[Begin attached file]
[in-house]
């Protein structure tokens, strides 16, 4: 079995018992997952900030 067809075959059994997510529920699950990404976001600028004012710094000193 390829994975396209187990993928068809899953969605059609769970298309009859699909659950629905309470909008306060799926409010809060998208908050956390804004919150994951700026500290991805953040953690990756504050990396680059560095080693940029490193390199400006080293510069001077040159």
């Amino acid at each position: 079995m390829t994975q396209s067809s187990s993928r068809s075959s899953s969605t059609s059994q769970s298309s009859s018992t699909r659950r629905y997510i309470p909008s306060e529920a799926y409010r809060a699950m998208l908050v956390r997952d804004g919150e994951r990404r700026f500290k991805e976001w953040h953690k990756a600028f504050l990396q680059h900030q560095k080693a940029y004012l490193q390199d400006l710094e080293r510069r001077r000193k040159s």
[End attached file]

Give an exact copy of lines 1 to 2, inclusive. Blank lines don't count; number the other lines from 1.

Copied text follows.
[in-house]
């Protein structure tokens, strides 16, 4: 079995018992997952900030 067809075959059994997510529920699950990404976001600028004012710094000193 390829994975396209187990993928068809899953969605059609769970298309009859699909659950629905309470909008306060799926409010809060998208908050956390804004919150994951700026500290991805953040953690990756504050990396680059560095080693940029490193390199400006080293510069001077040159």